Careful planning creates safe science laboratories
What should be the maximum number of students in a science classroom or laboratory? How much space should be allowed for each student? How does
a science teacher design a science learning facility that will be a safe and efficient learning environment? These frequently asked questions demonstrate that science teachers are concerned and conscientious when it comes to safety in their classrooms and laboratories. Due to the basic nature of science, science classrooms and laboratories are among the most hazardous instructional areas in the school environment, so safety for those who will be using the facilities should be a prominent concern for facility planners. The planning team should give specific attention not only to the design of the facilities but also to the establishment of emergency procedures.
Potential for Litigation
The link between science facilities and the legal arena has a long and unfortunate history. In one Texas science classroom, students were working quietly when one student bumped the elbow of an adjacent student who was holding a compass, and the point penetrated the student’s eyelid. The accident happened because students simply did not have sufficient “elbow room” to work safely. Because the science class was held in an existing science room, the only viable safety accommodation was to decrease the maximum class size for any one class assigned to that room. Although no litigation resulted from the accident, the potential for a court finding of negligence by the school was significant. It is important that planning teams and designers be well informed about the research base regarding such accidents. Newspapers often cite accidents in school
classrooms because the accident rate in schools is 10–50 times higher than in the chemical industry (Wood, 1995). Looking beyond the headlines, research reveals the factors that contribute to accidents—lack of adequate working space, teachers without adequate course work preparation, teachers with more than two preparations, poor school discipline, lack of safety measures, and inadequate training.
One key point in school safety litigation is whether “reasonable effort” has been made to provide a safe environment for teachers and students. Reasonable effort means that it is not necessary to use a worst-case scenario for every design. For example, we would not eliminate electrical outlets from a design just because a student could stick a piece of metal in one, but we would place all outlets in appropriate locations, use appropriate circuit breakers, and avoid stray lines.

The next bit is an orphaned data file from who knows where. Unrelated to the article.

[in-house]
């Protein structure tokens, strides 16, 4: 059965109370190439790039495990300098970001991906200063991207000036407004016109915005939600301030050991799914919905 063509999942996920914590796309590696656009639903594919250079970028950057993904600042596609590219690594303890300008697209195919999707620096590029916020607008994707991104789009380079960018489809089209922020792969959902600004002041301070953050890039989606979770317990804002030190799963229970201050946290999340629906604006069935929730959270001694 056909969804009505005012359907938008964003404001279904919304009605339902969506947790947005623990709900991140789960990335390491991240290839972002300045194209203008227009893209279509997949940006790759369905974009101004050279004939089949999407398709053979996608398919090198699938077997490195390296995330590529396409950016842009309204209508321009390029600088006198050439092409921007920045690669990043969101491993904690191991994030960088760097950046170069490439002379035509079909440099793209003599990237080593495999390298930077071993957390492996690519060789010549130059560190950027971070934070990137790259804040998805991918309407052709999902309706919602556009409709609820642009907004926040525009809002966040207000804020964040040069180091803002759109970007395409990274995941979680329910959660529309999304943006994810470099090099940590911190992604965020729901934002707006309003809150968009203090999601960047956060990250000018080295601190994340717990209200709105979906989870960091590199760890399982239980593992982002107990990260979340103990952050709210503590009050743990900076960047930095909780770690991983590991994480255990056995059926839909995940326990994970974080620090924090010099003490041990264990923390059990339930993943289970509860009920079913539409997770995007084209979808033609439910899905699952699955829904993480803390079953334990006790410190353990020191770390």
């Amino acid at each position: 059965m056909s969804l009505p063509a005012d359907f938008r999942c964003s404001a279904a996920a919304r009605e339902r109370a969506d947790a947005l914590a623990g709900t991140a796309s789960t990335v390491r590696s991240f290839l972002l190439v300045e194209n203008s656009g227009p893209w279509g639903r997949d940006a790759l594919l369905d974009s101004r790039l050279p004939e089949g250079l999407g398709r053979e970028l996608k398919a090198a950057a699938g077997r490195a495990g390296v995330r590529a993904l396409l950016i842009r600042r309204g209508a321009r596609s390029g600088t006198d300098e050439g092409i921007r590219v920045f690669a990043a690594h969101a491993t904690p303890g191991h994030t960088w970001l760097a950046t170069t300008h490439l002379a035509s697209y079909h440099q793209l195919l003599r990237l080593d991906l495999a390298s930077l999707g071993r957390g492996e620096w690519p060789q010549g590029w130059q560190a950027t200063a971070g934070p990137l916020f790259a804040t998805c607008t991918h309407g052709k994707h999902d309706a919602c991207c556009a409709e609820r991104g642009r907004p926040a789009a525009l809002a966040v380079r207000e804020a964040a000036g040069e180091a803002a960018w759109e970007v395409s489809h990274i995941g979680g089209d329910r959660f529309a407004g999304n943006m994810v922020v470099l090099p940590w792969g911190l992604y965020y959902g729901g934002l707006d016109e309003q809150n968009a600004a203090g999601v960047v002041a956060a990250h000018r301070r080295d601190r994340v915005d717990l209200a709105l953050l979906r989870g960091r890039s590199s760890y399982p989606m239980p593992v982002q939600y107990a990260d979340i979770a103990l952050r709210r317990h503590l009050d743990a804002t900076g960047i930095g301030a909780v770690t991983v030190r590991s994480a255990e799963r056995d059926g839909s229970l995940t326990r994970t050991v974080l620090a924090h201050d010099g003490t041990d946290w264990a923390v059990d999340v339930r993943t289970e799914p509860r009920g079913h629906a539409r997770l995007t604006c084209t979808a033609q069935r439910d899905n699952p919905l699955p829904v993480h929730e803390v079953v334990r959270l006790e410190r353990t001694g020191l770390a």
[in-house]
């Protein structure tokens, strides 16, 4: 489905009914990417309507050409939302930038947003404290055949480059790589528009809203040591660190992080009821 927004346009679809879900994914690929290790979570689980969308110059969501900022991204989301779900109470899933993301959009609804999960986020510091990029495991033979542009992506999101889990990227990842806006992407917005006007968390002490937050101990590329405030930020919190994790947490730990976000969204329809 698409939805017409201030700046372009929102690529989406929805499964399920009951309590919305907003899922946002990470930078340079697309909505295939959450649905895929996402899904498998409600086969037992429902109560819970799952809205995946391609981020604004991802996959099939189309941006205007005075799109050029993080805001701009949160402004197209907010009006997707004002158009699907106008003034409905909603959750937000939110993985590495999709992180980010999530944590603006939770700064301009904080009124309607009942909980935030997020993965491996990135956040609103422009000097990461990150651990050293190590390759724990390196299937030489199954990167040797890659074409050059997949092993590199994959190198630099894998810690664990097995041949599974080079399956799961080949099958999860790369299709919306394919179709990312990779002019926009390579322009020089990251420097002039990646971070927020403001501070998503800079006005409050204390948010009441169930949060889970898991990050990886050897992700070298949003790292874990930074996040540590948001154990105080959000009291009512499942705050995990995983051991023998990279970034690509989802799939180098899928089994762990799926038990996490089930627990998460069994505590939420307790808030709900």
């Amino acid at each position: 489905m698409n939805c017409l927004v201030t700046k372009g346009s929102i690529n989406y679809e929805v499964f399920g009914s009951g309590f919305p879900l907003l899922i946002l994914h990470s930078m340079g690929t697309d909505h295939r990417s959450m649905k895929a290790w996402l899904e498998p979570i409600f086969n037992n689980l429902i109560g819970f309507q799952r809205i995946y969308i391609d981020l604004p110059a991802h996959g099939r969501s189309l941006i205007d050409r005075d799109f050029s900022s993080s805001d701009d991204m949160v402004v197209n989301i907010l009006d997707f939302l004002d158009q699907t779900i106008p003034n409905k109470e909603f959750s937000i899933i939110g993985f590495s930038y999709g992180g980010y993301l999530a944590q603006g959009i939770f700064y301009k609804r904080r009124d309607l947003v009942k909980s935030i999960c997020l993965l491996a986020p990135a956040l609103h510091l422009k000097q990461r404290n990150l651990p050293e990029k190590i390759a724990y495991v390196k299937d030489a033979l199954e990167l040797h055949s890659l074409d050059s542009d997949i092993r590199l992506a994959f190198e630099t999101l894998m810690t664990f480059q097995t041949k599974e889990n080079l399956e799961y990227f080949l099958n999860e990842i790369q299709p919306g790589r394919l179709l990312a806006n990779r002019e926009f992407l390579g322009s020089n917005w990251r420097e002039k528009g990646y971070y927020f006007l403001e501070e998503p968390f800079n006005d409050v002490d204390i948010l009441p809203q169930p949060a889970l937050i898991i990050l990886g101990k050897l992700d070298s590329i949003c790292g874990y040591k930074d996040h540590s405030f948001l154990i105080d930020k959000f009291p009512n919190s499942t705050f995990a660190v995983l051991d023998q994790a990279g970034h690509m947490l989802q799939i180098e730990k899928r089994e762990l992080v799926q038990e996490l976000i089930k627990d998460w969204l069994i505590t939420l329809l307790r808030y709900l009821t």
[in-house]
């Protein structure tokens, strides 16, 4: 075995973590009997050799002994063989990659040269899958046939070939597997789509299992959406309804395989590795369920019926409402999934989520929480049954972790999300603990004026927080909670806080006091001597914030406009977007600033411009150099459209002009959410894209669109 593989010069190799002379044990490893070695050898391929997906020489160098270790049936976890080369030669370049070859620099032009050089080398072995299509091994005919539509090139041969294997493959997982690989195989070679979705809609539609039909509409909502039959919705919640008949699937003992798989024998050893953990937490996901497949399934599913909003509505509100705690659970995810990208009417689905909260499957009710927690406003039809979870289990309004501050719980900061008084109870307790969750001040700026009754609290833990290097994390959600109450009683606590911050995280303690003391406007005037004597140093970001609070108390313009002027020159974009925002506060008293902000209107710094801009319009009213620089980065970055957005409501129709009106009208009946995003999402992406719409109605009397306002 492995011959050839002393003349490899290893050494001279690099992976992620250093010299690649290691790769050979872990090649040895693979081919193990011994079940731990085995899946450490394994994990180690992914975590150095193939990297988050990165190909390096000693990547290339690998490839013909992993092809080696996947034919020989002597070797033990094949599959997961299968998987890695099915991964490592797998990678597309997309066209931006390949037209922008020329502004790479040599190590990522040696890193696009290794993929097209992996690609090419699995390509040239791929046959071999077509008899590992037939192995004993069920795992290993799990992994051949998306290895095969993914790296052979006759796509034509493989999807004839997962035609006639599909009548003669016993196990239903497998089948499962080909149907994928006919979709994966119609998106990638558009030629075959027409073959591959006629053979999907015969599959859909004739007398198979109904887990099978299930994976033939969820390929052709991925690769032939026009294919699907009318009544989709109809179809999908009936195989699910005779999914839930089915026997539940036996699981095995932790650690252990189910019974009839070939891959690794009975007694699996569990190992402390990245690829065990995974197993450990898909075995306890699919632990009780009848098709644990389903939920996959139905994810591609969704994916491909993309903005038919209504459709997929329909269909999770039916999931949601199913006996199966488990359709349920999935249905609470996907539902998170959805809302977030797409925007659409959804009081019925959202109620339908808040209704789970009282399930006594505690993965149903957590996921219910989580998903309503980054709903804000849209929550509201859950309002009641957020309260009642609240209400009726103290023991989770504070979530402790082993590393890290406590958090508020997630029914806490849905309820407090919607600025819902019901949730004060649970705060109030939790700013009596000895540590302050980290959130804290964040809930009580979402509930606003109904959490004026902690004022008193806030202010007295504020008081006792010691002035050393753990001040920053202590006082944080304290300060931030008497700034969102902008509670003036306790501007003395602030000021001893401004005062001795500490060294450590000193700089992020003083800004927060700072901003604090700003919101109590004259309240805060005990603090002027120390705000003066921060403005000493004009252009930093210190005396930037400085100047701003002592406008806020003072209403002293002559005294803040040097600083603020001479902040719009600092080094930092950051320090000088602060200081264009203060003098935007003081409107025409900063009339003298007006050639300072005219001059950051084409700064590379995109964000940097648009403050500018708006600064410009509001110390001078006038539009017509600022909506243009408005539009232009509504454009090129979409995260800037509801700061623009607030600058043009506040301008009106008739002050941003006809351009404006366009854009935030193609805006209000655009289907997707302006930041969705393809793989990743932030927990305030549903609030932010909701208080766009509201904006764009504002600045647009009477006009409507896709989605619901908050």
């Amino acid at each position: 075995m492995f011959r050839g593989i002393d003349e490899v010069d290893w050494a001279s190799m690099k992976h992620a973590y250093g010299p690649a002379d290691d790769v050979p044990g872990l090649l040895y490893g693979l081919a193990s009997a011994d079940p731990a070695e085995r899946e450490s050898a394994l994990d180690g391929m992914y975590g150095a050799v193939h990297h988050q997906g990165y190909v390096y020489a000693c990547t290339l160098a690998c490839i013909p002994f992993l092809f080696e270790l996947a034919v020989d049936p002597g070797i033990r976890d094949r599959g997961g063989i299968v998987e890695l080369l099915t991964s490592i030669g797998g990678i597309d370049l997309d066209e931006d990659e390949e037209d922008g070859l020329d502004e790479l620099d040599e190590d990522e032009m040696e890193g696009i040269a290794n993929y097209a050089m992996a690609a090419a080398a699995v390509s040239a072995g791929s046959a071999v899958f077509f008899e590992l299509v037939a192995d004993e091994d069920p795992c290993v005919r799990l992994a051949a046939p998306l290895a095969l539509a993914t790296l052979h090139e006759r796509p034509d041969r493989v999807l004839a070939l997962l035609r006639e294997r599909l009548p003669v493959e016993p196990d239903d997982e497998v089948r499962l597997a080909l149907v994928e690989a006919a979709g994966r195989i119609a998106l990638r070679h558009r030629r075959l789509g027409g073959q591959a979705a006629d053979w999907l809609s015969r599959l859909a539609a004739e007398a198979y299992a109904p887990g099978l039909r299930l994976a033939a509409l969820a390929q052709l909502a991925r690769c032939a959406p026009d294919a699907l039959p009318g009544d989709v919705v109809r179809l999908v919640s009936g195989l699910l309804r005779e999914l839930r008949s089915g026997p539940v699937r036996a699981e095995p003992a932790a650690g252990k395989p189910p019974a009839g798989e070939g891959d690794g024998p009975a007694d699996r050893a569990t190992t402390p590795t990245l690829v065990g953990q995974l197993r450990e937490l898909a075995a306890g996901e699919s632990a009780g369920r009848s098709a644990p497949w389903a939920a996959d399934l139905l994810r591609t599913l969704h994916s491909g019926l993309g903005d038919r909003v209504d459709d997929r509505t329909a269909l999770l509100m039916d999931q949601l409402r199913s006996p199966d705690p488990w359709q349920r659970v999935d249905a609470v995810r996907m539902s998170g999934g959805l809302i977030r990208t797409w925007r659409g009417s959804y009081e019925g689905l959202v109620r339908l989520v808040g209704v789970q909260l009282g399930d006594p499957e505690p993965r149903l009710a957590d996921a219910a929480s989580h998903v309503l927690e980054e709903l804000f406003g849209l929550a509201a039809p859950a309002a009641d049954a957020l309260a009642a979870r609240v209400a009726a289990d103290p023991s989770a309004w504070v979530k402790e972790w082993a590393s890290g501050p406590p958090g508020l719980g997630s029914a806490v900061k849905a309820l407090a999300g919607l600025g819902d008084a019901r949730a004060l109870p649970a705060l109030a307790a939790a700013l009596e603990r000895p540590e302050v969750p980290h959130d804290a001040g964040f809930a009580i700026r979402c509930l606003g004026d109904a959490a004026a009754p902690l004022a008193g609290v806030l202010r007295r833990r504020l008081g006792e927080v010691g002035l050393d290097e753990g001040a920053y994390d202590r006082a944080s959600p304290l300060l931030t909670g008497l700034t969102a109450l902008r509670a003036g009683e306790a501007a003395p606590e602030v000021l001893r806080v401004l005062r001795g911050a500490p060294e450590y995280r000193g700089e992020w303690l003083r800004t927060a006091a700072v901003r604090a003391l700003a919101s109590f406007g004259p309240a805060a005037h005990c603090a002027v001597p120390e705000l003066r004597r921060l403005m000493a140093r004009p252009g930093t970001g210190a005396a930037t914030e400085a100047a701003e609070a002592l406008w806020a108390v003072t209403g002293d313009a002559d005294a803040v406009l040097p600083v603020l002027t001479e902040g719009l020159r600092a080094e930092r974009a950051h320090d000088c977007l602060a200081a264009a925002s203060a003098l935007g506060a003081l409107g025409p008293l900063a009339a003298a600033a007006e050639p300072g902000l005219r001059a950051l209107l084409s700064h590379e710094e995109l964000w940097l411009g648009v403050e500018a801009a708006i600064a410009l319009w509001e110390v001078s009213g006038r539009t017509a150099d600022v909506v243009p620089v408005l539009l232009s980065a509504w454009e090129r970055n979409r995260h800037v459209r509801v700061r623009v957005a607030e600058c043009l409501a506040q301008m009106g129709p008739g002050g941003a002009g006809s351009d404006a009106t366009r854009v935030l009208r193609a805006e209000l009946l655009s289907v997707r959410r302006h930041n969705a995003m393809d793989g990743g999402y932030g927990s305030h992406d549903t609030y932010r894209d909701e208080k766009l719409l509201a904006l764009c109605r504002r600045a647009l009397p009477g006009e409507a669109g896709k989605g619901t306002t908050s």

Defined as “conduct that falls below a standard of care established by law to protect others against an unreasonable risk of harm,” negligence is a common factor in lawsuits. Educators are expected to minimize risks and make reasonable decisions.
Examples of negligence for which lawsuits have been brought include the following:
- Malfeasance, or forcing employees or students to assume unnecessary risk, such as asking students to move chemicals from room to room or requiring teachers to work in unventilated spaces that violate federal, state, or local standards. Litigation focuses on working environments made unsafe by inadequate space, poor ventilation, insufficient supervision of students, a lack of personal protection equipment such as eyewashes and showers, or lack of separate and secure chemical storage.
- Nonfeasance, or failure on the part of school authorities to do what should be done, such as provide adequate facilities or alter the curriculum when facilities are inadequate. In one case, a 14-year-old girl was badly burned while carrying alcohol to light burners in a classroom that was not equipped for laboratory work. The court found against the teacher for inappropriate supervision and against the principal for scheduling the science class in a room with improper and inappropriate facilities (Bush v. Oscoda Area Schools, 1981).
In another case, a Texas chemistry teacher was working alone after school preparing chemicals for the next day’s class. She was seriously injured when she dropped a bottle of concentrated sulfuric acid, slipped in the acid, and fell backwards onto a large piece of glass. In addition to the acid burns, she suffered a long and deep cut in her back. She called for help and a colleague carried her to the nearest shower in the girl’s gym. The lack of a safety shower in the chemistry laboratory was a clear violation of all safety recommendations. The court found that the school had not made a reasonable effort to provide a safe working environment for the science teacher or students (Lubbuck Avalanche Journal, 1989).
The potential for successful lawsuits increases when the district fails to take advantage of opportunities to design and build better facilities. Because no facility can be completely accident-proof, the key is best practice. School districts and planning teams should learn from the recommendations of professionals—reviewing the research base, reading professional publications, and consulting expert school architects can all help planners make good decisions. Above all, the principles of appropriate and safe instructional space design should be the basis of the budgeting and planning processes.
Space: The Final Frontier
When discussing safe facilities, the first and most easily calculated factor is space. Providing adequate space makes sense, and research has provided abundant evidence that it reduces accidents. Research has shown that the number of accidents in school science laboratories increases significantly when the space per student is less than 41 square feet (Young, 1972).